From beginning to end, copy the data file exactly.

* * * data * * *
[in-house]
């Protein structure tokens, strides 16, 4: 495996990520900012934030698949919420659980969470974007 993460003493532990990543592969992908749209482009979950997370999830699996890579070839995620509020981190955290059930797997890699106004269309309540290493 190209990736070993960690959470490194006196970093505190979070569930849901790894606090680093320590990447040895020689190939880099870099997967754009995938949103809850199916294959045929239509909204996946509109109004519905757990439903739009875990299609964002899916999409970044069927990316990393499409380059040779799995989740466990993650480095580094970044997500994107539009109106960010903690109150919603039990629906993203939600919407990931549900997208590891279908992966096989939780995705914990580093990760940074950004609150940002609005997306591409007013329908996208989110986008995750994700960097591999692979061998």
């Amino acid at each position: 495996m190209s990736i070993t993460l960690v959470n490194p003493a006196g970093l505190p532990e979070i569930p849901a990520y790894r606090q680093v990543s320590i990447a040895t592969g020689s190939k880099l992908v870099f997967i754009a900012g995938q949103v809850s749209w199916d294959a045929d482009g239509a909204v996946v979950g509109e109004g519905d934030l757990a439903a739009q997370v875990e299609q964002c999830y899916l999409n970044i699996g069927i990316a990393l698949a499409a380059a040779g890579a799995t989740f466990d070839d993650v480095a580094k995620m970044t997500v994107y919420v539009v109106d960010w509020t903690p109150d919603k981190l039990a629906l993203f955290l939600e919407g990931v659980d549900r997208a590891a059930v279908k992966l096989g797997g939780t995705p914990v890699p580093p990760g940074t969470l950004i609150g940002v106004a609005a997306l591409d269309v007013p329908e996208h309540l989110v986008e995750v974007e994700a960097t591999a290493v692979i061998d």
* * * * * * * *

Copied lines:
[in-house]
């Protein structure tokens, strides 16, 4: 495996990520900012934030698949919420659980969470974007 993460003493532990990543592969992908749209482009979950997370999830699996890579070839995620509020981190955290059930797997890699106004269309309540290493 190209990736070993960690959470490194006196970093505190979070569930849901790894606090680093320590990447040895020689190939880099870099997967754009995938949103809850199916294959045929239509909204996946509109109004519905757990439903739009875990299609964002899916999409970044069927990316990393499409380059040779799995989740466990993650480095580094970044997500994107539009109106960010903690109150919603039990629906993203939600919407990931549900997208590891279908992966096989939780995705914990580093990760940074950004609150940002609005997306591409007013329908996208989110986008995750994700960097591999692979061998």
């Amino acid at each position: 495996m190209s990736i070993t993460l960690v959470n490194p003493a006196g970093l505190p532990e979070i569930p849901a990520y790894r606090q680093v990543s320590i990447a040895t592969g020689s190939k880099l992908v870099f997967i754009a900012g995938q949103v809850s749209w199916d294959a045929d482009g239509a909204v996946v979950g509109e109004g519905d934030l757990a439903a739009q997370v875990e299609q964002c999830y899916l999409n970044i699996g069927i990316a990393l698949a499409a380059a040779g890579a799995t989740f466990d070839d993650v480095a580094k995620m970044t997500v994107y919420v539009v109106d960010w509020t903690p109150d919603k981190l039990a629906l993203f955290l939600e919407g990931v659980d549900r997208a590891a059930v279908k992966l096989g797997g939780t995705p914990v890699p580093p990760g940074t969470l950004i609150g940002v106004a609005a997306l591409d269309v007013p329908e996208h309540l989110v986008e995750v974007e994700a960097t591999a290493v692979i061998d």